expanding the first internal query into a second internal query containing leaf queries which can be executed in a single run on all query processors registered with the meta-object facility repository and non-leaf portions which can be interpreted by the query engine.
4. An article as in claim 3, wherein the executing further comprises:
assigning each leaf query with the corresponding registered query processor to generate a third internal query.
5. An article as in claim 4, wherein the executing further comprises:
optimizing the third internal query to generate a prepared query.
6. An article as in claim 5, wherein the executing further comprises:
checking whether any of the partitions are dirty to generate fourth internal query mixing transient data and persistent data.
7. An article as in claim 6, wherein the executing further comprises:
executing the leaf queries of the received query on the corresponding registered query processors.
8. An article as in claim 7, wherein the executing further comprises:
combining results from the executed leaf queries of the received query with in-memory results to generate the query result set.
9. A computer-implemented method comprising:
receiving a query of a meta-object facility repository, the repository comprising transient data being modified or processed in memory and persisted data; and
executing a first set of portions of the received query on partitions associated with the persisted data, executing a second set of portions of the received query on partitions of the repository associated with the transient data, executing a third set of portions of the received query on partitions associated with the persisted data that are linked to partitions with the transient data, and executing a fourth set of portions of the received query on partitions associated with the transient data that are linked to partitions with persisted data to collectively generate a query result set, the first, second, third and fourth sets of portions being disjoint.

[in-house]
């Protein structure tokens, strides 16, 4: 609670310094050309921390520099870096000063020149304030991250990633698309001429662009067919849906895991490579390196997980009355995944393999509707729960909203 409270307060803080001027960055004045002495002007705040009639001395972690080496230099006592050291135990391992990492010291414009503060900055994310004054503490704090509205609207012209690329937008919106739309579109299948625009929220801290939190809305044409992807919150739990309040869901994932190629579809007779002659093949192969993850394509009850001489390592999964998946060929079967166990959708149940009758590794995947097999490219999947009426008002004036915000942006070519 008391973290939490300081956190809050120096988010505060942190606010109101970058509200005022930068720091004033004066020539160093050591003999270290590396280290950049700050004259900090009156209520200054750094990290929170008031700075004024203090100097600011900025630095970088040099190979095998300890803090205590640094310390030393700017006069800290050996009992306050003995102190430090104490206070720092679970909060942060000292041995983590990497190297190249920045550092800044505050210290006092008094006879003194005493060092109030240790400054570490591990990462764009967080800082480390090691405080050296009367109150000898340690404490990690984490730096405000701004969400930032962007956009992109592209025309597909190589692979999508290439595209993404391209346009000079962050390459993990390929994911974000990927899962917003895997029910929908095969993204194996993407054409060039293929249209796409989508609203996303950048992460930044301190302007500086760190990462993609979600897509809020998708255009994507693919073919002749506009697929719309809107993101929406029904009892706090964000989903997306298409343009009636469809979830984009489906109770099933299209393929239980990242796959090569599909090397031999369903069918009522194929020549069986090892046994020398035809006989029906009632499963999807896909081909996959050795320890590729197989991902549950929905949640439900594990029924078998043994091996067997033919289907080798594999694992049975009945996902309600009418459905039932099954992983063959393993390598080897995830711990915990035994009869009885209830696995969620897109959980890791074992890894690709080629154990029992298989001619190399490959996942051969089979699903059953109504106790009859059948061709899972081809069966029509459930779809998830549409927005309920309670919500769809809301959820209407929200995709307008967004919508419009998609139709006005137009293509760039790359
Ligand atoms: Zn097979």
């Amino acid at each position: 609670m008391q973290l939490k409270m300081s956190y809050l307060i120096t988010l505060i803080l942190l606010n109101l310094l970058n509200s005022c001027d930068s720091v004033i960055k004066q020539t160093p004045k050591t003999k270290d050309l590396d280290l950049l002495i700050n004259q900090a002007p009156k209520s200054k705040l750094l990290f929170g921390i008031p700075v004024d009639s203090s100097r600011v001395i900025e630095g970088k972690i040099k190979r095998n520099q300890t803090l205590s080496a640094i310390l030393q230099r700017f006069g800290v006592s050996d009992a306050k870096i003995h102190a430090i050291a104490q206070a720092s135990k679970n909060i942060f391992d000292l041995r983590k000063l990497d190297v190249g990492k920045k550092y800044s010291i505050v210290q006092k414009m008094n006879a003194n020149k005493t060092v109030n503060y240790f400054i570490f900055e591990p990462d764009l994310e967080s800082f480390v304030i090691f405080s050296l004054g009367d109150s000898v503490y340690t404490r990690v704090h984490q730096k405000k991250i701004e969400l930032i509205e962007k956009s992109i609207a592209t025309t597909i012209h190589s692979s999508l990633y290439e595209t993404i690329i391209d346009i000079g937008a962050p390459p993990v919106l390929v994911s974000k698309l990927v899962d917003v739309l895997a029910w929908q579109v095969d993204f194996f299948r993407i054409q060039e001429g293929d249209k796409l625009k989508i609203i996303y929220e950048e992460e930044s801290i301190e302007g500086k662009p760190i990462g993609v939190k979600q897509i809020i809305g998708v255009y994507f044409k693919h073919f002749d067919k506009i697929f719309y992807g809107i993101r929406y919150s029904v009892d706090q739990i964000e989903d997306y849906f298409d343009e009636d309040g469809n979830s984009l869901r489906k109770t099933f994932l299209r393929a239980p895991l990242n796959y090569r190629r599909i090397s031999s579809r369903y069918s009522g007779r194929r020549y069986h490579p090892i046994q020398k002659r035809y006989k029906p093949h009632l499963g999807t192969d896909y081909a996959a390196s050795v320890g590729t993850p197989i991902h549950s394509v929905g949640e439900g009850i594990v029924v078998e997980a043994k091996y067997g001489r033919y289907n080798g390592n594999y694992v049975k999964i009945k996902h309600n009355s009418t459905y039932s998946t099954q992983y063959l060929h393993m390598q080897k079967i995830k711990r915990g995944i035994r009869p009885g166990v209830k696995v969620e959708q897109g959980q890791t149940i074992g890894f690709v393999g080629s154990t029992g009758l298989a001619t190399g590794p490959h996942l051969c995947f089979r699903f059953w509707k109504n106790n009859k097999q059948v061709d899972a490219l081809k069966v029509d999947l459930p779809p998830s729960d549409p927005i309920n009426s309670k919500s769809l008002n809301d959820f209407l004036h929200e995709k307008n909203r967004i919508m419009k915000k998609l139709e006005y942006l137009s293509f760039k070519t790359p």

10. A method as in claim 9, wherein the executing further comprises:
determining whether the query is type correct with respect to a corresponding meta-object facility meta-model; and
transforming the query into a first internal query having an internal query structure.
11. A method as in claim 10, wherein the executing further comprises:
expanding the first internal query into a second internal query containing leaf queries which can be executed in a single run on all query processors registered with the meta-object facility repository and non-leaf portions which can be interpreted by an engine.
12. A method as in claim 11, wherein the executing further comprises: